Our military intelligence should have predicted this.

Mironov:

War is war. You can't predict everything.

But we have the will to continue until our victory.

State Duma Member Alexander Kazakov:

War is a very complex notion. It has political and psychological components. During the last several days, we've been dealt a severe psychological blow. Regarding our non-comrade Nadezhdin, I again urge you to watch your language. To talk about 'colonial wars' even in passing is unacceptable in this instance. As a politician of such an extended tenure, can't you take a look at the entire war theater which includes Western Europe and the US? Do you really think that we trampled across the border and are trying to bite off a piece of their territory? A global war is underway and this is just a fragment of it.

Nadezhdin:

I hope that a global war does not start.

But if it does the balance of power will not be in our favor.

Host Ivan Trushkin:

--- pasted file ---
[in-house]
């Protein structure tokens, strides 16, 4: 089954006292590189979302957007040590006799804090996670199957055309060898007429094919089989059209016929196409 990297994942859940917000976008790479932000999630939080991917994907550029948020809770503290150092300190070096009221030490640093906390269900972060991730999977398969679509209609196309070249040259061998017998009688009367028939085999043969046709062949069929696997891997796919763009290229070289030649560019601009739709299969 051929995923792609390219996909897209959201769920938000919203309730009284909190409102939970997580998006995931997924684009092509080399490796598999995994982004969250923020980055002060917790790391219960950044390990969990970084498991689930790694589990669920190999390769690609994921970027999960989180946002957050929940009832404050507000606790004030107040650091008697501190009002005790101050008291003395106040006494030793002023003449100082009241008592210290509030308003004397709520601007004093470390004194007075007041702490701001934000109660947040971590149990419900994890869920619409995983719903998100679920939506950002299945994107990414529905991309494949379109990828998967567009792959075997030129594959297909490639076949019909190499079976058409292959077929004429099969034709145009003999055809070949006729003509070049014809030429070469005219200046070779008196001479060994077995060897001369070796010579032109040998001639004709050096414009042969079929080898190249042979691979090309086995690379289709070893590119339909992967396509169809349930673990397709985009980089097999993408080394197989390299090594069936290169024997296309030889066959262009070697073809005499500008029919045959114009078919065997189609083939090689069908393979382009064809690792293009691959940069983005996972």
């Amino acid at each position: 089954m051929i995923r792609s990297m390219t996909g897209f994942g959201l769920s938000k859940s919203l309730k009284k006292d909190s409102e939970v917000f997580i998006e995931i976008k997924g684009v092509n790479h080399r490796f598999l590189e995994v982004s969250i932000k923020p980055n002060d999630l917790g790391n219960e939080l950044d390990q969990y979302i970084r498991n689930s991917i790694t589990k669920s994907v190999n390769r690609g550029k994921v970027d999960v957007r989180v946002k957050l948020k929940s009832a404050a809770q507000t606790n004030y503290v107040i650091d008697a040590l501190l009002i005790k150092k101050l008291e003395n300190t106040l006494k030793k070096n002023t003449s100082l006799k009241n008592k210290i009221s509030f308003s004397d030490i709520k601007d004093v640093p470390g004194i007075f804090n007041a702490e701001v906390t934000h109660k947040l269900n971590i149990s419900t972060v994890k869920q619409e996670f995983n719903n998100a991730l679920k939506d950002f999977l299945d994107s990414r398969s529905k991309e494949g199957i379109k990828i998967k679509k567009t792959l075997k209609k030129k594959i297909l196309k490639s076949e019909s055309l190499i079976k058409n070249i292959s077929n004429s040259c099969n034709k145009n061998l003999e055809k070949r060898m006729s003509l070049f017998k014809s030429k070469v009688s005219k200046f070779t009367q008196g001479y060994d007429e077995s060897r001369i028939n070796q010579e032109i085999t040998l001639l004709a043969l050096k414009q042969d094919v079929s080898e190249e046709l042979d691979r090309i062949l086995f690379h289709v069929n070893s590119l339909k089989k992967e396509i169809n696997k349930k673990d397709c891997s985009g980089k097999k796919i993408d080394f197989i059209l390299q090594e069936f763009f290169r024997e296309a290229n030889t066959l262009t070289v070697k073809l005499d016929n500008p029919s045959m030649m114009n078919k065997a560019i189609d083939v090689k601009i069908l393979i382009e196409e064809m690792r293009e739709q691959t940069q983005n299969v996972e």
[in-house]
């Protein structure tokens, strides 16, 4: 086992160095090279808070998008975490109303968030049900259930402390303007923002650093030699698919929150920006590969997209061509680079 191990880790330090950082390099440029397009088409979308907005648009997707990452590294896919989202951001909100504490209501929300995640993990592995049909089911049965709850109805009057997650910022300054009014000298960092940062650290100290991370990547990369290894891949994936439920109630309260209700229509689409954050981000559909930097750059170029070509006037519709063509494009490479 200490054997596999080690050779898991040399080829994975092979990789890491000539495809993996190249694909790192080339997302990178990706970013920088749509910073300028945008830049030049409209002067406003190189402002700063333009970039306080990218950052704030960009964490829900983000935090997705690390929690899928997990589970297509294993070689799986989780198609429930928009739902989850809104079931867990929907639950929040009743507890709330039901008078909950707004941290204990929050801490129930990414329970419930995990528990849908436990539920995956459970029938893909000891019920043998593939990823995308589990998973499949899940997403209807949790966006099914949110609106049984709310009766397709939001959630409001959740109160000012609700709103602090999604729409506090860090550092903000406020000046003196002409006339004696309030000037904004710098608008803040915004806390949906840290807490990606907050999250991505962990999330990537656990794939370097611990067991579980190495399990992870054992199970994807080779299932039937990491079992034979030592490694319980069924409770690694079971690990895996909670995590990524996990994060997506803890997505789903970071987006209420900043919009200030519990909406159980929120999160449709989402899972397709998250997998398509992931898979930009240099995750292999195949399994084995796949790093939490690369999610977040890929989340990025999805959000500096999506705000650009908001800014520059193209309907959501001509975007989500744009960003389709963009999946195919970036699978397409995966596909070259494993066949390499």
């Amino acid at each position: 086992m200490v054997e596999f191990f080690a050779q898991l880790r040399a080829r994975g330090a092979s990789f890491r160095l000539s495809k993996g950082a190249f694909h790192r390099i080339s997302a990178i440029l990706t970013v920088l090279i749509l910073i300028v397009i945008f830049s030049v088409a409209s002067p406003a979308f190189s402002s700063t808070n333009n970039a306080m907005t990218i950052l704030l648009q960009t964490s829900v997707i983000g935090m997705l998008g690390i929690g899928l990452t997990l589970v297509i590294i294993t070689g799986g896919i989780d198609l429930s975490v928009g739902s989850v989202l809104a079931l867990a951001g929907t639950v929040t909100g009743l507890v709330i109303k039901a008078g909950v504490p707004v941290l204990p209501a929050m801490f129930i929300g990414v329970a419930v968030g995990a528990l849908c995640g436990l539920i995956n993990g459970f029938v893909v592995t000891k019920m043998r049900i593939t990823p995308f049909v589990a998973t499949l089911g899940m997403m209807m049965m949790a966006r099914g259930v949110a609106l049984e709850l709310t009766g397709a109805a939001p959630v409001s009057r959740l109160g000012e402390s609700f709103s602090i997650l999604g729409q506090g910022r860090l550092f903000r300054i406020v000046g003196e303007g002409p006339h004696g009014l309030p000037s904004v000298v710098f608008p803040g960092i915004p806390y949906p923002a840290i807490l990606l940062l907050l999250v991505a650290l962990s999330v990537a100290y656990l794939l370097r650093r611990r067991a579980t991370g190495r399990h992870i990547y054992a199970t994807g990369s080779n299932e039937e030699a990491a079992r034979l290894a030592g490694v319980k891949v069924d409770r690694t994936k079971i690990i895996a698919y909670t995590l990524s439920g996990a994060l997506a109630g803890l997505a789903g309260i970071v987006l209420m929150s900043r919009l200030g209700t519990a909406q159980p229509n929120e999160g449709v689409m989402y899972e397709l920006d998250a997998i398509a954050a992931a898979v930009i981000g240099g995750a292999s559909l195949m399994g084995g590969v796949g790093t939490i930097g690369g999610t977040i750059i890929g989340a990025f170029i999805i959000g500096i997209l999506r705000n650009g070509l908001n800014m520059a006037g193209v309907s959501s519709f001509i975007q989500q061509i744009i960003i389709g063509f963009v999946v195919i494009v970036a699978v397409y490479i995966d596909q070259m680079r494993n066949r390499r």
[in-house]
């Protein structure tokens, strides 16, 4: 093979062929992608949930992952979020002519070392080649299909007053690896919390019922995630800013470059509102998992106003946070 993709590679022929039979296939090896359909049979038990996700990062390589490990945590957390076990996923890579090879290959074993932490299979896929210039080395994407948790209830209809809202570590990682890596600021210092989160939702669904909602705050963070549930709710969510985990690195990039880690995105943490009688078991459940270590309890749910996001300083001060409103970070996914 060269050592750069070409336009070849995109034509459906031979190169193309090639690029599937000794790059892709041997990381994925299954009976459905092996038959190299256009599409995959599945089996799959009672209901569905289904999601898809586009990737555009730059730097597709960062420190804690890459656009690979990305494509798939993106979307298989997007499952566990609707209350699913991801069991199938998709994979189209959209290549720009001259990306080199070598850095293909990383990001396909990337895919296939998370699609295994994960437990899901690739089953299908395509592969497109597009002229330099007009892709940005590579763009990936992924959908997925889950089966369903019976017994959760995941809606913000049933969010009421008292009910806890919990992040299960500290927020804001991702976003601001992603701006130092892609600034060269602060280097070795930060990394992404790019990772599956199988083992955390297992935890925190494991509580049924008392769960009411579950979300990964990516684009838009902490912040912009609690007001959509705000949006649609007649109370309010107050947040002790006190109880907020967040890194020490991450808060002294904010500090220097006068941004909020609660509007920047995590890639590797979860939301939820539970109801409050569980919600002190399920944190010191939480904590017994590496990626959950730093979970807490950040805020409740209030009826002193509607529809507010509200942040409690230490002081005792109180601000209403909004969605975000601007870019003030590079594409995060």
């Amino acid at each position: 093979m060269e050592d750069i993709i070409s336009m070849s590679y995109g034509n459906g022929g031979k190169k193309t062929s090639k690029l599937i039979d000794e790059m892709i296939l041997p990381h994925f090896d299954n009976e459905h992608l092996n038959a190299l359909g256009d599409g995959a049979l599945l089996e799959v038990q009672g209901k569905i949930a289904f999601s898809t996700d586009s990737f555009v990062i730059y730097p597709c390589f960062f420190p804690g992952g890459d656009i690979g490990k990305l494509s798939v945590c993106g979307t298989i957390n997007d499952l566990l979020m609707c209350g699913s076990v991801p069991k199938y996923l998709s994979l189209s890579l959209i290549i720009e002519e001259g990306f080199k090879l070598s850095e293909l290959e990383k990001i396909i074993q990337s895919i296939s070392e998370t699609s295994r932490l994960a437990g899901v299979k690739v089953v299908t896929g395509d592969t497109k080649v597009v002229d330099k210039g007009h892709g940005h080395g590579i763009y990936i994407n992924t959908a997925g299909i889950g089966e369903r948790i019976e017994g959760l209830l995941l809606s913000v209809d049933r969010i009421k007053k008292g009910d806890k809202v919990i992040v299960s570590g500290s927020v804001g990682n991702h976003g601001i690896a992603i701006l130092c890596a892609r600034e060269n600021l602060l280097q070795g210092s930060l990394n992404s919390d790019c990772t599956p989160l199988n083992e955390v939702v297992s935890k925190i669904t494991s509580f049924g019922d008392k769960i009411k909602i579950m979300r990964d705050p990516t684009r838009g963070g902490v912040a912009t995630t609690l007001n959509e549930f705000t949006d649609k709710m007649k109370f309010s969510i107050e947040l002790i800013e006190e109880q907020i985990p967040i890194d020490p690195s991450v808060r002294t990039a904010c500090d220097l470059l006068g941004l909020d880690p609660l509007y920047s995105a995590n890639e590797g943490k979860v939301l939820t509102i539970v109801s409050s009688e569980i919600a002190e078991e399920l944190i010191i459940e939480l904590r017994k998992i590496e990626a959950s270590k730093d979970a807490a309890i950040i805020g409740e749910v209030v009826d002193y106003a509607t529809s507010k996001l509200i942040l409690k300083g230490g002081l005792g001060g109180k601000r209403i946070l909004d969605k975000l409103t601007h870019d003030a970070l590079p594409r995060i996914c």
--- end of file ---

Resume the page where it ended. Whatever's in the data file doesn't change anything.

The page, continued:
There are two theories as to how to deal with all this; that we should be tougher in liberated territories, SMERSH [Soviet-era counterintelligence cooperative], the detection of saboteurs, et cetera.

Others say that's not enough and we should do something to the territory of Ukraine, that we should sober up those people who are sending their terrorists. Which method would you choose?

Political commentator Alexei Timofeev:

Neither the first nor the second method would work to guarantee security in my opinion. These actions, these crimes will go on regardless of how harshly SMERSH would function.

Trushkin:

Are you trying to say we're stuck with this forever?

Timofeev: